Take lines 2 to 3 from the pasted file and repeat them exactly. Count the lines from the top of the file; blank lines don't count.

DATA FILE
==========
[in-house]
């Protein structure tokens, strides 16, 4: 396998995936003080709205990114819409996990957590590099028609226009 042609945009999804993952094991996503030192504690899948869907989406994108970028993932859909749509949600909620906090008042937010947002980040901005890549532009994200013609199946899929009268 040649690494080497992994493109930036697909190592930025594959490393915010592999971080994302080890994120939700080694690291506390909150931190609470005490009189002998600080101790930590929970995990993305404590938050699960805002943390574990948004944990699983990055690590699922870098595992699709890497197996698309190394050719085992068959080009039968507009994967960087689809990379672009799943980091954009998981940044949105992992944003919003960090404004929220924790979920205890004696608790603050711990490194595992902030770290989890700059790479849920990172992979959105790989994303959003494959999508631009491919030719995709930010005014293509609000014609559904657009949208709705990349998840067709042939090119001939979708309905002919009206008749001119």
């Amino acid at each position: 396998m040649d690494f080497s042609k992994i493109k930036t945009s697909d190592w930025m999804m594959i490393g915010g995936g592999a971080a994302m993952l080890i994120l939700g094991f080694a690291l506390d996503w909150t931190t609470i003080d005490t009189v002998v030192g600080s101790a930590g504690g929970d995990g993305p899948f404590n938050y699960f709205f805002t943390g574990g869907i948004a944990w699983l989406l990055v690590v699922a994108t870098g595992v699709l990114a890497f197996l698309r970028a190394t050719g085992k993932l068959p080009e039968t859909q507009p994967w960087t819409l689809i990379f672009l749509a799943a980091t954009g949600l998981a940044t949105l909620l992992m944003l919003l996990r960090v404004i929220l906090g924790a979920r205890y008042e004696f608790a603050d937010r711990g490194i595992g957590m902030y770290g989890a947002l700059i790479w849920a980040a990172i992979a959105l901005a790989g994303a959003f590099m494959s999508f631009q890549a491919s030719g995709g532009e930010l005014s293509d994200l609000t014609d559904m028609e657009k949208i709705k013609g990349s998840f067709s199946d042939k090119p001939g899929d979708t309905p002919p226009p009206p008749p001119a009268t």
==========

């Protein structure tokens, strides 16, 4: 396998995936003080709205990114819409996990957590590099028609226009 042609945009999804993952094991996503030192504690899948869907989406994108970028993932859909749509949600909620906090008042937010947002980040901005890549532009994200013609199946899929009268 040649690494080497992994493109930036697909190592930025594959490393915010592999971080994302080890994120939700080694690291506390909150931190609470005490009189002998600080101790930590929970995990993305404590938050699960805002943390574990948004944990699983990055690590699922870098595992699709890497197996698309190394050719085992068959080009039968507009994967960087689809990379672009799943980091954009998981940044949105992992944003919003960090404004929220924790979920205890004696608790603050711990490194595992902030770290989890700059790479849920990172992979959105790989994303959003494959999508631009491919030719995709930010005014293509609000014609559904657009949208709705990349998840067709042939090119001939979708309905002919009206008749001119």
């Amino acid at each position: 396998m040649d690494f080497s042609k992994i493109k930036t945009s697909d190592w930025m999804m594959i490393g915010g995936g592999a971080a994302m993952l080890i994120l939700g094991f080694a690291l506390d996503w909150t931190t609470i003080d005490t009189v002998v030192g600080s101790a930590g504690g929970d995990g993305p899948f404590n938050y699960f709205f805002t943390g574990g869907i948004a944990w699983l989406l990055v690590v699922a994108t870098g595992v699709l990114a890497f197996l698309r970028a190394t050719g085992k993932l068959p080009e039968t859909q507009p994967w960087t819409l689809i990379f672009l749509a799943a980091t954009g949600l998981a940044t949105l909620l992992m944003l919003l996990r960090v404004i929220l906090g924790a979920r205890y008042e004696f608790a603050d937010r711990g490194i595992g957590m902030y770290g989890a947002l700059i790479w849920a980040a990172i992979a959105l901005a790989g994303a959003f590099m494959s999508f631009q890549a491919s030719g995709g532009e930010l005014s293509d994200l609000t014609d559904m028609e657009k949208i709705k013609g990349s998840f067709s199946d042939k090119p001939g899929d979708t309905p002919p226009p009206p008749p001119a009268t």